Gastrointestinal symptoms such as dyspepsia, anorexia, and abdominal distension in patients with portal hypertension may be due to delayed gastric emptying. [6] The aim of the current study was to measure gastric emptying in pediatric patients with portal hypertension by using real-time ultrasound. To the best of our knowledge this is the first Egyptian study of gastric emptying in pediatric patients with portal hypertension byusing real-time ultrasound.


   Patients and Methods Top


Forty patients with portal hypertension presented to the Pediatric Endoscopy Unit, Cairo University Children's Hospital, Egypt, were enrolled in the study.

Twenty age- and sex-matched healthy children without any abdominal symptoms or history of gastrointestinal diseases served as the control group. The healthy subjects were not on any regular medications.

A detailed history was obtained with a special emphasis on the frequency of the epigastric pain (its relationship to meal ingestion), hematemesis, drug intake that may affect gastrointestinal empty (prokinetics, fundic relaxing drugs, H2 receptor antagonist, and proton pump inhibitors) and a history of upper gastrointestinal endoscopy (sclerotherapy and/or band ligation for varices). Patients with severe hepatic dysfunction, acute gastrointestinal bleeding, severe ascites, previous gastric surgery, or any gastrointestinal diseases that may affect gastric emptying, were excluded from the study.

An upper gastrointestinal endoscopy was performed for all patients using gastrointestinal endoscope (Olympus XQ-30). Esophageal varices when present were graded according to the scheme described by Dagradi et al., [7] whereas the severity of endoscopic gastropathy was graded according to McCormik et al. [8]

Abdominal ultrasound examination and gastric emptying study were performed for patients and controls using Hitachi-EUB 200 device (Kashiwa-Shi, Chiba, Japan) with 3.5 MHz convex transducer. All ultrasound study was performed by the same operator. For gastric emptying study all the patients and controls were examined after an overnight fast. They were instructed to stop any medication that could potentially affect gastric emptying 48 h prior to the study.

They were all examined in the supine position. Measurement of the cross-section area of the gastric antrum was done in the fasting state. We followed the method described by Bolondi et al. [3] Measurements of the gastric antrum were taken from the outer profile of the wall because the lumen of the inner side of the wall is difficult to outline.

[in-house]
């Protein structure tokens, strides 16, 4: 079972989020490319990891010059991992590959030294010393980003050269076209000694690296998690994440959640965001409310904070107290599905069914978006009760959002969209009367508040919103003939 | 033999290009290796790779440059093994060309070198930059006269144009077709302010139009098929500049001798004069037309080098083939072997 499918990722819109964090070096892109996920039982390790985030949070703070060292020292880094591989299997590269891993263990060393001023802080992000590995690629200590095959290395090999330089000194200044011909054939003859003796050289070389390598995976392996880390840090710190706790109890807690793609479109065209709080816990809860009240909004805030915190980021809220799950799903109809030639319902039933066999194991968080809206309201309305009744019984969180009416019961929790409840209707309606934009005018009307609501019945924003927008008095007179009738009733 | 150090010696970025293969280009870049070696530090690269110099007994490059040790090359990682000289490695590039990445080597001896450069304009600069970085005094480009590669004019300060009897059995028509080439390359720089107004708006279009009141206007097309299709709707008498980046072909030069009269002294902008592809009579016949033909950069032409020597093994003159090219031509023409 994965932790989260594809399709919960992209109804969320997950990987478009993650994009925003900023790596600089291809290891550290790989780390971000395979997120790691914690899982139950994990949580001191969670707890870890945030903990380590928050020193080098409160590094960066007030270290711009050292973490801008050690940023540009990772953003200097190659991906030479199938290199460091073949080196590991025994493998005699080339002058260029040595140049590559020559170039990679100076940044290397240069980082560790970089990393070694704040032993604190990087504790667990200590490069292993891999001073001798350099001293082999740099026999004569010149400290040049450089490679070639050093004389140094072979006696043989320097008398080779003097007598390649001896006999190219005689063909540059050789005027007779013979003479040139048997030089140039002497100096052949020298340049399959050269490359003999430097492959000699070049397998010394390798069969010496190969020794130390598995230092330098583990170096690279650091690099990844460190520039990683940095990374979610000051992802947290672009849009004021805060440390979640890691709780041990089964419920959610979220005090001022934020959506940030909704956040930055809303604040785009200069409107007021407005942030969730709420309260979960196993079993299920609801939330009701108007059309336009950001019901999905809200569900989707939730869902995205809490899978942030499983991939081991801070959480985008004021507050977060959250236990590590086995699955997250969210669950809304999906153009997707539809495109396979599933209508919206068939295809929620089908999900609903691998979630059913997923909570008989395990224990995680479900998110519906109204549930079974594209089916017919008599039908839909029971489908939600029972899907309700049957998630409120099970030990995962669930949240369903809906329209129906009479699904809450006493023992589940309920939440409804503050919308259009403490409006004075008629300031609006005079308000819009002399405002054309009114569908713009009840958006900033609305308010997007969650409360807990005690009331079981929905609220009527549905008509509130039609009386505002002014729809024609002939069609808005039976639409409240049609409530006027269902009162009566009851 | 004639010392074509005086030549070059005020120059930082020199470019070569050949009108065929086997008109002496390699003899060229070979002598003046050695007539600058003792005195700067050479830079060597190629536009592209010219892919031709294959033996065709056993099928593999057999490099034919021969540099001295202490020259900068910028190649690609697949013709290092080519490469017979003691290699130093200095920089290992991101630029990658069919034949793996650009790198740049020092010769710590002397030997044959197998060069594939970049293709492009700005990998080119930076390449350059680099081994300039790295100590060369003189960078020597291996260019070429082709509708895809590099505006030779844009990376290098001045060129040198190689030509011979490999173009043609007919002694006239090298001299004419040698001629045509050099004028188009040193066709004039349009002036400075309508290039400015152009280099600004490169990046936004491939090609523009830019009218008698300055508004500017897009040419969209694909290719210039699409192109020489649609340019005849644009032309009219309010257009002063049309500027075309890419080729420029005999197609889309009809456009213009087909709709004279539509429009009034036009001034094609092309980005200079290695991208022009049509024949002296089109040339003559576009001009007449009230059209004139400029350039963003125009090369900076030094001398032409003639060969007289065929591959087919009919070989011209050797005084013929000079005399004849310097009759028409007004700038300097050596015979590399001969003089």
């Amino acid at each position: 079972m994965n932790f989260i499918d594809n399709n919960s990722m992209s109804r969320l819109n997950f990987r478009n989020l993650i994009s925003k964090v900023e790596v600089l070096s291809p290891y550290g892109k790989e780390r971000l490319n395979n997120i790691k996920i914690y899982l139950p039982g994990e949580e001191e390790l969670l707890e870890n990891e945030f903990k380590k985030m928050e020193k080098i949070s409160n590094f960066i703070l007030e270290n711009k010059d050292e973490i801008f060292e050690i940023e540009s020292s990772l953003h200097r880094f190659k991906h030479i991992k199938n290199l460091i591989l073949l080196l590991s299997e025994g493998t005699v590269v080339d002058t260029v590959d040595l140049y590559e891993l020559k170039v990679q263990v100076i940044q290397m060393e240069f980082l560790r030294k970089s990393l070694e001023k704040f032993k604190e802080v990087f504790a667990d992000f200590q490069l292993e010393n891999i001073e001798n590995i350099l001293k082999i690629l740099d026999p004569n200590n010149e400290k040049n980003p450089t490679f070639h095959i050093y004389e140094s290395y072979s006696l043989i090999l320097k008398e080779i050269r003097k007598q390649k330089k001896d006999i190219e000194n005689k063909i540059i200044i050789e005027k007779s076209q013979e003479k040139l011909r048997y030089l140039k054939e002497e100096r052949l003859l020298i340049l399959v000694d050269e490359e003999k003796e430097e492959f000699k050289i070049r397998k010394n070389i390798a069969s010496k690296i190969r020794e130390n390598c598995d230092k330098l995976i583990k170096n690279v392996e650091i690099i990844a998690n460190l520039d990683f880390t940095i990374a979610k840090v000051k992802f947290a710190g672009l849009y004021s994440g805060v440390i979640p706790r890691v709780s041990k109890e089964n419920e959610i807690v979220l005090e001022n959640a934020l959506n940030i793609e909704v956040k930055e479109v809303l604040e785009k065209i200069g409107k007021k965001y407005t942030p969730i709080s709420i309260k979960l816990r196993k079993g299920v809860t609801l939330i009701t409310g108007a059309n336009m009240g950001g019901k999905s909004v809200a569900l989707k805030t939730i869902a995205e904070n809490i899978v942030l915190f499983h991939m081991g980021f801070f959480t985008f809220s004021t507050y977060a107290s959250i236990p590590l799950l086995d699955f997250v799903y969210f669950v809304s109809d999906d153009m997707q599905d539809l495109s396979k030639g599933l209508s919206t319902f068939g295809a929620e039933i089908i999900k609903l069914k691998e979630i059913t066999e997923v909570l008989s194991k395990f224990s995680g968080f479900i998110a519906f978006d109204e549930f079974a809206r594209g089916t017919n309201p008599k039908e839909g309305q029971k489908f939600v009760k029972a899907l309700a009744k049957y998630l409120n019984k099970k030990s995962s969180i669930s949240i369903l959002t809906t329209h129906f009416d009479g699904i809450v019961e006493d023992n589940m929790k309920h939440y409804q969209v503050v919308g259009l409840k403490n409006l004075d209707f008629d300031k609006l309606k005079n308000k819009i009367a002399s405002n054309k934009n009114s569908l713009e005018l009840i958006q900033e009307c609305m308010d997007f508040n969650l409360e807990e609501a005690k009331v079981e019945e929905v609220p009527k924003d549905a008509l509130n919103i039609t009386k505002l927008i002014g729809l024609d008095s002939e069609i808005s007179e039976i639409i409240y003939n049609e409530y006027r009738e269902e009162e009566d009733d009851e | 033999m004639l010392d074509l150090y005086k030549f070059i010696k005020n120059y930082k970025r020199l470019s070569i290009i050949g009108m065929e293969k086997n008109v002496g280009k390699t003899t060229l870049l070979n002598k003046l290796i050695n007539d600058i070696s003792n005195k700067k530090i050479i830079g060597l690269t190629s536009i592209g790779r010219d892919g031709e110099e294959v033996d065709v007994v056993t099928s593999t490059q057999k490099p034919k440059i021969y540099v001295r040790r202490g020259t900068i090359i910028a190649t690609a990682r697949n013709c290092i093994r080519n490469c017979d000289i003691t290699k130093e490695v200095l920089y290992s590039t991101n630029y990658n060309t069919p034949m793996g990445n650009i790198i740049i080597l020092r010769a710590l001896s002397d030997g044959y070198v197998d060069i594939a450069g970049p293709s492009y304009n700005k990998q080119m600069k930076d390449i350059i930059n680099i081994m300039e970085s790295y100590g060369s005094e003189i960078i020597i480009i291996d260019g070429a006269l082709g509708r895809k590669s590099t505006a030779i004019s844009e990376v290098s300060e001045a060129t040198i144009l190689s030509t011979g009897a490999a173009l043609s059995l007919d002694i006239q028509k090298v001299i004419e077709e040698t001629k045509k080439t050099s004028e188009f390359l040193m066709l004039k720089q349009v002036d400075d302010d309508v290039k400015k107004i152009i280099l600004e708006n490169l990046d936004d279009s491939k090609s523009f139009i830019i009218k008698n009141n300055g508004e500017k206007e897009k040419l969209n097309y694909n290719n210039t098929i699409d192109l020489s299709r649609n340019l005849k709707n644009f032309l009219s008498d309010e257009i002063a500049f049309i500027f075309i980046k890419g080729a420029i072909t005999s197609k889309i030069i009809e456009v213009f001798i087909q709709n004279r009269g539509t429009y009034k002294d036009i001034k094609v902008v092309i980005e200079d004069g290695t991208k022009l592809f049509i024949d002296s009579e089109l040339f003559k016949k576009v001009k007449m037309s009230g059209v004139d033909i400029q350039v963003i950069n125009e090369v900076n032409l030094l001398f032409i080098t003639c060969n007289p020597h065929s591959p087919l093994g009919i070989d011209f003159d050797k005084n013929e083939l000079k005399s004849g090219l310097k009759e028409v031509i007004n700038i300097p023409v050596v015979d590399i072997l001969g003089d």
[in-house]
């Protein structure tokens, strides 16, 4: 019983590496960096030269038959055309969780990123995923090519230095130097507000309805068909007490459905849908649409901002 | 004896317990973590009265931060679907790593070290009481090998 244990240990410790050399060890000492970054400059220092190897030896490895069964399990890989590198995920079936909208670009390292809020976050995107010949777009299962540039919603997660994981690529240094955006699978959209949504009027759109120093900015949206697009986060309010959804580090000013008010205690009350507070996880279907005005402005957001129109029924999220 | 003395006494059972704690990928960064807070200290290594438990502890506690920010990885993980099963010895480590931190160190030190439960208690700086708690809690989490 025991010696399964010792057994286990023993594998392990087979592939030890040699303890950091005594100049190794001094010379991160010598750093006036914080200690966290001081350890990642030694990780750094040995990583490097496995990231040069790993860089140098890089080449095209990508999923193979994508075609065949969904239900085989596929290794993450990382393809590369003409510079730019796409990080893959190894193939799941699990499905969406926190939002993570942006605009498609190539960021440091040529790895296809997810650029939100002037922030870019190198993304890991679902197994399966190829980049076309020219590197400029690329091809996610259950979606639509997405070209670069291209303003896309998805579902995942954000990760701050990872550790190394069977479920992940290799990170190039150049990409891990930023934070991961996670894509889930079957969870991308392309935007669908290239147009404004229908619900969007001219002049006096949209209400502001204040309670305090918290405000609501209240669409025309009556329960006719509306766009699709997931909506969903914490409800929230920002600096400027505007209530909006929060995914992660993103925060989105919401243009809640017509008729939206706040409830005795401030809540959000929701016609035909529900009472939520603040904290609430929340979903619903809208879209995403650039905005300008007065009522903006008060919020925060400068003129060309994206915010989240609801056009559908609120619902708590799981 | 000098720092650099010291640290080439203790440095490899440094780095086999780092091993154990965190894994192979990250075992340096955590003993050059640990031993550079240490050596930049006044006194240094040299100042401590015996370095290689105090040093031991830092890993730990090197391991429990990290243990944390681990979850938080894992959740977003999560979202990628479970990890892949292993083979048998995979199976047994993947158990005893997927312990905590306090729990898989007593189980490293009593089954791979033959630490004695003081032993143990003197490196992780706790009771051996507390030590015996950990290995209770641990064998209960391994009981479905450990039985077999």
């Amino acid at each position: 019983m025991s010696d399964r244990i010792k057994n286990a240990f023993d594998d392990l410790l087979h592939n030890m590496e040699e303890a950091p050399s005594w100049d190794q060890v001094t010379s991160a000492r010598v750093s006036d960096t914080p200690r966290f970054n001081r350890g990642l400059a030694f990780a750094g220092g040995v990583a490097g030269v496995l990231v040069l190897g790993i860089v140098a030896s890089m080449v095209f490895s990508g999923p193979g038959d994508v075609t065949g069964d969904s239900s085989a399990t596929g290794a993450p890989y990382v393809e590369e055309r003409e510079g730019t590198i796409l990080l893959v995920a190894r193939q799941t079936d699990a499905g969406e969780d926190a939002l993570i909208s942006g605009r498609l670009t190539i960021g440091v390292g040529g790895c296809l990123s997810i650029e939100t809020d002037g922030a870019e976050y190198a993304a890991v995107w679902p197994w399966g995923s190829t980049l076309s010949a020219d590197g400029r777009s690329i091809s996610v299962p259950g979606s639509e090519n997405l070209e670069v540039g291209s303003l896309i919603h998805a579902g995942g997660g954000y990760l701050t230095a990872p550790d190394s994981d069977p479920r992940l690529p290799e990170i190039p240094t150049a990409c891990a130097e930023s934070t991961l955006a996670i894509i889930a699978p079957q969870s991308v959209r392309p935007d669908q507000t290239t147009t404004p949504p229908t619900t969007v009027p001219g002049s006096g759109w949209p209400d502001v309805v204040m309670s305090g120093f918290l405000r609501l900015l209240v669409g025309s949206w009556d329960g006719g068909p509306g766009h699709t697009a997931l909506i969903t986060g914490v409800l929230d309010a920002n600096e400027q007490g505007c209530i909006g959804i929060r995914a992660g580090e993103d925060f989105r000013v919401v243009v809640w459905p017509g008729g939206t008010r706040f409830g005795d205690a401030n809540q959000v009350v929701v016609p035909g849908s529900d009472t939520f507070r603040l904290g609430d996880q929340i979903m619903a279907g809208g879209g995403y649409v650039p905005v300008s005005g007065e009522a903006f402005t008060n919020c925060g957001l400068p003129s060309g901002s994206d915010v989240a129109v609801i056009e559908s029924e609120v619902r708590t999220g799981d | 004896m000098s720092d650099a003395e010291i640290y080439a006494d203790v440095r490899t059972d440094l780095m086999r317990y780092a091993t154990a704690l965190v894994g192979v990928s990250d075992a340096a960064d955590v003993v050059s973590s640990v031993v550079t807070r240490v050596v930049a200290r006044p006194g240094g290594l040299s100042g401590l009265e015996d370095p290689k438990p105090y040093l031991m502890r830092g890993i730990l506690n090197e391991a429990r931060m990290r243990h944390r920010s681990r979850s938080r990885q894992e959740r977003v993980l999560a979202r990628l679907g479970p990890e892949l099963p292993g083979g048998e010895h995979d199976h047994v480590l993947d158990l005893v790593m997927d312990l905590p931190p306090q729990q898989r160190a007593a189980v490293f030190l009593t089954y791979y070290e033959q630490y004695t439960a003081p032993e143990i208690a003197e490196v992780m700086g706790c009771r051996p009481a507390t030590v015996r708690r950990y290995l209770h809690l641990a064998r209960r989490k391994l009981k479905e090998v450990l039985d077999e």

The cross-section of the gastric antrum corresponds to the sagittal plane passing through the superior mesenteric vein, and because it is in an elliptical shape, its area was calculated in all the subjects by measuring the longitudinal (A) and anteroposterior (B) diameter using the formula area = πAB/4; where π = 3.14. The intragastric volume was assumed to be directly proportional to the cross-sectional area of the antrum. [3],[9 ]

The cross-sectional area of the gastric antrum was measured in the fasting state. Then each subject was allowed to drink tap water adjusted to provide a volume of 20 ml/kg then re-measuring the antral volume every 15 min for 1 h. [9] Sonography was always performed by the same investigator.

The gastric emptying time was calculated by regression equation curve.

The parents or the guardians of the patients and the healthy controls were informed about the study goals, safety, and the benefits from sharing in this study. Written consents were obtained from the parents or the guardians of the patients and control subjects.

Statistical analysis

Statistical analysis was performed using the SPSS program version 11 (SPSS Inc, Chicago, IL, USA). Student's test was used for the analysis of continuous variables and Spearman rank test for correlation. P<0.05 was considered statistically significant. Results were expressed as mean±standard deviation. Linear regression was used to calculate the half gastric volume.


   Results Top


Forty patients with portal hypertension (28 males, 12 females; mean age 7.08 ± 2.77 years) and 20 healthy children (11 males, 9 females; mean age 8.25 ± 2.24 years) as control group; were entered in the study. The age and sex were not statistically significantly different between the patients and the control (P>0.05).